Danone was unavailable for comment at the time of publication but the French food giant was quoted in the UK Financial Times, citing the impact of the burgeoning economic recession as a major factor in its decision that will take effect from March 1.
The ‘dermo-nutrition’ product remains on market in Spain, Belgium and Italy. A spokesperson for Danone in the UK said a trial occurred in the region of East Anglia in 2007 but had been quickly discontinued.
“Our focus will be on our blockbuster products,” Danone said while acknowledging consumers were less willing to shell out for premium products in tight economic times.
Danone launched Essensis to much fanfare in February 2007, but a promising start that saw sales quickly broach €40m was quickly followed by plummeting sales as consumers failed to connect with the product’s functional promise nor its premium pricing.
Danone does not reveal sales figures but it is clear the product never reached the initial €100m forecasts made for it. According to some industry sources, sales never exceeded €50m.
New Nutirition Business magazine speculated that its supermarket positioning may not have been right for a beauty brand.
“That’s not a place where a brand can acquire any cachet or mystique,” the magazine wrote in October last year. “Moreover, it’s easy for consumers to see that it’s a brand that’s at quite a premium to regular yoghurts.”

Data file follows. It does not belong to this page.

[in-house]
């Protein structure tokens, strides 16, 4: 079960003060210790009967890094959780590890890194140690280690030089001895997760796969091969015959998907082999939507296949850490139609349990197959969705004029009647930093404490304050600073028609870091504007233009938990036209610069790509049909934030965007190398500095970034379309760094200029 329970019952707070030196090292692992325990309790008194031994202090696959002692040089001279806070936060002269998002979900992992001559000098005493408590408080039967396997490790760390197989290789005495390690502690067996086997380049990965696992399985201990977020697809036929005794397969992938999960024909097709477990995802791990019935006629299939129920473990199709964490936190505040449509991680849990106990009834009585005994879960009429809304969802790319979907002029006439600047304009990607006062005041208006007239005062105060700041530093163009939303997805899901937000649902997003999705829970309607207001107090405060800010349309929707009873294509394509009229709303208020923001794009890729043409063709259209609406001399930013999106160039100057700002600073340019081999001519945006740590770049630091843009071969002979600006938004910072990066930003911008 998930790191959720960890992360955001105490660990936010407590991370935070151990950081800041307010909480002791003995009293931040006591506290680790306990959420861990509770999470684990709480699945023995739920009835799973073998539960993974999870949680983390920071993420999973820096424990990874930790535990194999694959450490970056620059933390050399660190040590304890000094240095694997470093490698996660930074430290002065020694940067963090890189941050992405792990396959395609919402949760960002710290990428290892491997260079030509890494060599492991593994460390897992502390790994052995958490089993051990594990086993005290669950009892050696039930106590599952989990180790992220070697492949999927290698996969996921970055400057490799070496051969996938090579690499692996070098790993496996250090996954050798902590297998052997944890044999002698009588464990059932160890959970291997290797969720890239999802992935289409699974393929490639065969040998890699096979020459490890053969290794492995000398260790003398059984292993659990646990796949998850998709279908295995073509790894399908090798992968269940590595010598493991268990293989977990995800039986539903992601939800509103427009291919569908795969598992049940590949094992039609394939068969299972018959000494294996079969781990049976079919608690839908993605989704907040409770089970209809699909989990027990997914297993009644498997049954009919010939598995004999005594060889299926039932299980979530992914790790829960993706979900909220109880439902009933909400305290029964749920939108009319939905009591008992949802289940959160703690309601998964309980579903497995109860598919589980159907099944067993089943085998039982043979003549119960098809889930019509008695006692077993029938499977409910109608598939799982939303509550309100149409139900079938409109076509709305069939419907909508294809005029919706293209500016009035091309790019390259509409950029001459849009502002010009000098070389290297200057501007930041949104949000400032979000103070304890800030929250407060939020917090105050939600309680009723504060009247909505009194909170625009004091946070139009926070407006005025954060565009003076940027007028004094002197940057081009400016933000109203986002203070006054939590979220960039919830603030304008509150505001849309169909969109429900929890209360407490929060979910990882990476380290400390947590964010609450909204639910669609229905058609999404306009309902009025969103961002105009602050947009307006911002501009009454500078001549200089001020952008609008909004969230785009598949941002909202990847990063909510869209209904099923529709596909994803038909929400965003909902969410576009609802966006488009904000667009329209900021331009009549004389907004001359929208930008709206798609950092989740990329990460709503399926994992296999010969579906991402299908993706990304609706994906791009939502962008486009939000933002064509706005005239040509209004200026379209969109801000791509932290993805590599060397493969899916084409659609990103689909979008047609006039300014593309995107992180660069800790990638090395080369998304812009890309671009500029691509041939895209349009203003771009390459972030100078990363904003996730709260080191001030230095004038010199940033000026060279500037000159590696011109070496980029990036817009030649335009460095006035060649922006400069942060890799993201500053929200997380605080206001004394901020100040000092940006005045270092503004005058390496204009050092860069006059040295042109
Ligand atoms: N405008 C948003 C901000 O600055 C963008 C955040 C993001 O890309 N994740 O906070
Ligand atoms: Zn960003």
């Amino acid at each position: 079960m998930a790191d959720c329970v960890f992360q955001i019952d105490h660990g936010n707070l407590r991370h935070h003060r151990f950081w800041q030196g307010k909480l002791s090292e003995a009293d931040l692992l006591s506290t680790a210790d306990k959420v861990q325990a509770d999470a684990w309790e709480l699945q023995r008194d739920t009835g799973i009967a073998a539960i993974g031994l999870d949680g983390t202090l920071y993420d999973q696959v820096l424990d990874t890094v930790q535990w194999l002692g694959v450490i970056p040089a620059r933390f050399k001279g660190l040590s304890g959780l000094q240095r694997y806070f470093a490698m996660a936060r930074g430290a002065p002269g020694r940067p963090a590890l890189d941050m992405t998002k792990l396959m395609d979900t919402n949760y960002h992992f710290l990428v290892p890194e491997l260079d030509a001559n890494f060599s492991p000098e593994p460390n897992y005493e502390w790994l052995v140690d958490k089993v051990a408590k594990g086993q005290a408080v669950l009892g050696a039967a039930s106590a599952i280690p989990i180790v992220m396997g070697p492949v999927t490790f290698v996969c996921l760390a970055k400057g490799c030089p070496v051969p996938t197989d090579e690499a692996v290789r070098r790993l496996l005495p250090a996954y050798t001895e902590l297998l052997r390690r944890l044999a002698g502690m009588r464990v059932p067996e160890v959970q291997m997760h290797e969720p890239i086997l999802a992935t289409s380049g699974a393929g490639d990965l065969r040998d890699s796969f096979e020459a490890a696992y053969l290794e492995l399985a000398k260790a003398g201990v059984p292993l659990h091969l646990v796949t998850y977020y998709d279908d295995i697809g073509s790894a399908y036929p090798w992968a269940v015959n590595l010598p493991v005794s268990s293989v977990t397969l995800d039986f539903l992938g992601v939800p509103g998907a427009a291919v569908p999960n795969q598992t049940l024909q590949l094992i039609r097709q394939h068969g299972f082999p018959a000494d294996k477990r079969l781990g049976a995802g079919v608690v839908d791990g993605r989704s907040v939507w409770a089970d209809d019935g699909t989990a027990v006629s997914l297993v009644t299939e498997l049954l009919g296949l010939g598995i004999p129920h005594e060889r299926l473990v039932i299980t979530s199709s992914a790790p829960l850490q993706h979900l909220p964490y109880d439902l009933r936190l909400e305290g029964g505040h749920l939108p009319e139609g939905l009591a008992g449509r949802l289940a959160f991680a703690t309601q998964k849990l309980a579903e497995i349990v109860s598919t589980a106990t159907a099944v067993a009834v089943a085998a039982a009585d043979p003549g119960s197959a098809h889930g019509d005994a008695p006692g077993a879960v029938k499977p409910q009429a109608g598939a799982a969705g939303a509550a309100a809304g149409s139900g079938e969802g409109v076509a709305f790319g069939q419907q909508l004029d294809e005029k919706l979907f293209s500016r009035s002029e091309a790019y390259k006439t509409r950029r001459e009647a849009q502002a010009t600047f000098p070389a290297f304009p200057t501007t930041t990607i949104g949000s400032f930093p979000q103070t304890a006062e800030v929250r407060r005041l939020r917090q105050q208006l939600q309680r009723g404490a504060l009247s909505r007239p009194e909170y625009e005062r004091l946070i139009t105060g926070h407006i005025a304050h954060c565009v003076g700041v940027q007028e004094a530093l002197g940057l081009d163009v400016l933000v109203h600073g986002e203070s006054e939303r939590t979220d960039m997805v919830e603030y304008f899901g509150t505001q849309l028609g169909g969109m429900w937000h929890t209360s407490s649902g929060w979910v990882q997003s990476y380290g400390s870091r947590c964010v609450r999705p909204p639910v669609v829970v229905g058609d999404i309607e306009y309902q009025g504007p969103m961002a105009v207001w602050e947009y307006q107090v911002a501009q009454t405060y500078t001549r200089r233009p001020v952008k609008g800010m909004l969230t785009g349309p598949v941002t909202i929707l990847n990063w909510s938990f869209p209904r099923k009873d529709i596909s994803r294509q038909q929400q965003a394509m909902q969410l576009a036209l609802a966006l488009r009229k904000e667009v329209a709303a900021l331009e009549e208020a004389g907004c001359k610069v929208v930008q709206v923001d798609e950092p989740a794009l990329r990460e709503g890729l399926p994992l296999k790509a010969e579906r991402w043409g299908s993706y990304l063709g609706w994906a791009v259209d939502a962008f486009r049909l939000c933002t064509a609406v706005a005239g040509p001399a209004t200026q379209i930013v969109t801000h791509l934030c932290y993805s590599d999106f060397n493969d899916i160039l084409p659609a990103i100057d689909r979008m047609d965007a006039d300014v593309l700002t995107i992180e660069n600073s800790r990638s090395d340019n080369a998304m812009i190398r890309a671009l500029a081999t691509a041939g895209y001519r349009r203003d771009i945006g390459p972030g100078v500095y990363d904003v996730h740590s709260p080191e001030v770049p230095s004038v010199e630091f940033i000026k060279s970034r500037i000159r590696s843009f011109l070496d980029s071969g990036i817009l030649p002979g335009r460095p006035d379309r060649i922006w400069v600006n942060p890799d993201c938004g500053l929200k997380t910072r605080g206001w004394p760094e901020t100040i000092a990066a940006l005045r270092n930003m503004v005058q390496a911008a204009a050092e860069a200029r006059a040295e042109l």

It contrasted that with Nestle’s Glowelle (another beauty drink) strategy of pharmacy distribution.
Essensis, whose core audience was predominantly young women, promised better skin health via a proprietary blend called ProNutris that contained vitamin E, green tea-derived antioxidants, probiotics and borage oil.
For the skin benefits to be fully achieved, Danone recommended daily consumption of the yoghurt, and this fact, coupled with a premium that failed to excite a majority of consumers, added to its woes despite its claim that it could “nourish your skin from within”.
When sales began to decline Danone added new flavours and formulations, but volumes, in France at least, continued to flatline.
Danone’s other functional yoghurts such as Activia and Actimel – have performed much better in many international markets but sell at a lower premium and offer health benefits that have broader appeal – digestive health and immunity.